The U.S. government has again held off making a decision on the controversial Keystone XL oil pipeline. The State Department announced recently that litigation currently pending in the Nebraska courts is one reason for the delay. It's likely that the issue will not be settled until after national, state, and local elections later this year.
Approval of Phase IV of the Keystone system had been previously delayed a number of times.
The new pipeline, originally proposed in 2008, is basically a replacement for the piece built during the first phase of the project. The newly constructed portion will travel southeast from the tar sand oil-fields near Hardisty, Alberta, Canada, through Montana, where shale oil can be introduced, to Steele City, Nebraska. Two other pipelines completed earlier in the project will then move the crude south through Cushing, Oklahoma, to refineries in Texas. The finished products would be gasoline and diesel.
Greens don't like it
The section of the 1,179-mile long, 3-foot diameter pipeline that travels though Nebraska has been the contentious part of the entire project, which has been challenged by environmental groups and activists. Heavy lobbying of the Obama administration and Congress and lawsuits filed with various courts appear to have been effective in delaying the permit.
The concern is that the use of "dirty" oil from the tar sands will contribute to climate change, pollute water and land, and harm wildlife in the event of a spill.
However, an environmental impact study performed as part of the approval process indicated that using the addtional oil that flows through the pipeline would not significantly change the current dynamics of the fossil fuel equation, so it is looking more and more like politics is taking over the process.
TransCanada Corp. (NYSE:TRP), owner of the pipeline system, could suffer as the result of the delay, while other companies, like Union Pacific (NYSE: UNP) and Berkshire Hathaway (NYSE: BRK-A) (NYSE: BRK-B), might benefit because of the inaction.
The lack of a timely decision has created a lot of uncertainty for TransCanada. It is difficult to make long-range plans when a centerpiece of the corporate strategy has been delayed for an extended period of time. The hold-up is also likely supressing the stock price, which has been lagging the overall market, so investors are being affected too.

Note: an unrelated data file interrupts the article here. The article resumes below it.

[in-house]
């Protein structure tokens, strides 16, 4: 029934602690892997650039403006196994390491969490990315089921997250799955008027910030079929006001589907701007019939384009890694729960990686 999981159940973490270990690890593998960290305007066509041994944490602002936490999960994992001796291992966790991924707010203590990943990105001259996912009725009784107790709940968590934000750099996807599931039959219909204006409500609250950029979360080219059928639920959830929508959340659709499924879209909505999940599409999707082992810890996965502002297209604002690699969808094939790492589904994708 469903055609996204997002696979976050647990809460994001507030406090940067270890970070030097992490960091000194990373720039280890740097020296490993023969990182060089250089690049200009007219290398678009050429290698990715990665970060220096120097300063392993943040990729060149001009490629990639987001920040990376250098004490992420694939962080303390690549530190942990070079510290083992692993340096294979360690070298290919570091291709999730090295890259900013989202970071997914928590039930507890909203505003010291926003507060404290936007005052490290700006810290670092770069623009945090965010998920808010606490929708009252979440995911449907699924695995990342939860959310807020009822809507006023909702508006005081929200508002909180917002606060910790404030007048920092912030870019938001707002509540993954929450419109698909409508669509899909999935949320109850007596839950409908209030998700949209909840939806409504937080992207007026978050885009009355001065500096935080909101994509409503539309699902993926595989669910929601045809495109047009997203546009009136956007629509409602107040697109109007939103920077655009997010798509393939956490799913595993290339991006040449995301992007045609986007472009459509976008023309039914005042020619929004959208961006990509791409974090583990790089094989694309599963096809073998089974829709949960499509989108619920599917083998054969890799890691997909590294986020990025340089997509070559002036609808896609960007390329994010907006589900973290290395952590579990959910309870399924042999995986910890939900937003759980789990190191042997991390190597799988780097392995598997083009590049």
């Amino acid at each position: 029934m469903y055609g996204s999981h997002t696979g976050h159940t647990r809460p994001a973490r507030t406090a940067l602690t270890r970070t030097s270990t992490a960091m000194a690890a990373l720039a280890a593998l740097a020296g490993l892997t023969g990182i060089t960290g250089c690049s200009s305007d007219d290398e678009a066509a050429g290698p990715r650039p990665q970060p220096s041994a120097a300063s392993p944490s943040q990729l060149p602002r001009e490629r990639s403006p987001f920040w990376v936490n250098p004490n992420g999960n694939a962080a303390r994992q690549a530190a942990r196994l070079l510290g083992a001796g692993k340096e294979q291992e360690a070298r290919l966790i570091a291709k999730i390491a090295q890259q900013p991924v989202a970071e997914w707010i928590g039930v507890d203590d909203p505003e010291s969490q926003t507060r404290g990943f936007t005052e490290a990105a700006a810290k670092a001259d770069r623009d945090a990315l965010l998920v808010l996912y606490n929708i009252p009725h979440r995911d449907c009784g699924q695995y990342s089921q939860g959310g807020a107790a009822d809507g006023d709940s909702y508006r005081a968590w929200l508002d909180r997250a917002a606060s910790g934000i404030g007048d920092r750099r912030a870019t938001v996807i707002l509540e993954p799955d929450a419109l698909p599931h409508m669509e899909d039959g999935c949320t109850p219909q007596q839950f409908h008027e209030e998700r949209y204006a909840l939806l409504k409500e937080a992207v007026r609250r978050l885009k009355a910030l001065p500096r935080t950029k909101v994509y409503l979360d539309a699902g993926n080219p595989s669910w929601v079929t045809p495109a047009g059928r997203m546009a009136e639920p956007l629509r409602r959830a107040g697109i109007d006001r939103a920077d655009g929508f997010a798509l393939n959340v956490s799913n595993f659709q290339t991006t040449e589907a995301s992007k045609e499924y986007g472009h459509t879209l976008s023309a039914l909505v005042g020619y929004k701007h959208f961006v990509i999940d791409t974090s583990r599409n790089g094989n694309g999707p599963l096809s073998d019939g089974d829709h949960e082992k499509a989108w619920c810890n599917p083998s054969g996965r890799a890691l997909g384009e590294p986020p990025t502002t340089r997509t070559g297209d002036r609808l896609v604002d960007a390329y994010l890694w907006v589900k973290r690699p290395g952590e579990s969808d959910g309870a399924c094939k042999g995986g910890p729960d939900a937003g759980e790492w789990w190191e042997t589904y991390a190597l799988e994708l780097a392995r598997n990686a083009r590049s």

The lack of an approval also is a jobs killer. Up to 9,000 construction jobs and over 100,000 spin-off positions could be created by the project.
In addition, if the oil is not refined in the U.S. there could be a hit to economic growth. It's possible that the oil companies drilling in the tar sands would move the crude to the Canadian west coast and then ship it to China and elsewhere. The U.S., which is rapidly becoming an energy dynamo, might have to depend more on foreign sources of oil.
It is a losing proposition for many stakeholders without the Keystone XL in place.
Someone could win
If there are any winners in the process it could be railroads and railcar manufacturers. Trains might be called upon to move crude oil to the U.S. refiners or even to ocean-going tankers, which would then transport the product to Asia from Canadian ports.
The movement of oil by rail has increased as the result of the energy boom in North Dakota. Lack of pipeline capacity from the Bakken shale region allowed railroads like Union Pacific and BNSF, a unit of Berkshire Hathaway, to grow their businesses. These companies can probably easily adapt to increased demand to ship tar sand oil out of Alberta.
Yet another delay in the approval of the Keystone XL pipeline can only lead to more uncertainty for TransCanada Corp. and its investors. Expect the uncertainty to last as the politics surrounding the pipeline continue to swirl.
Mark Morelli has no position in any stocks mentioned. The Motley Fool recommends Berkshire Hathaway. The Motley Fool owns shares of Berkshire Hathaway. Try any of our Foolish newsletter services free for 30 days. We Fools may not all hold the same opinions, but we all believe that considering a diverse range of insights makes us better investors. The Motley Fool has a disclosure policy.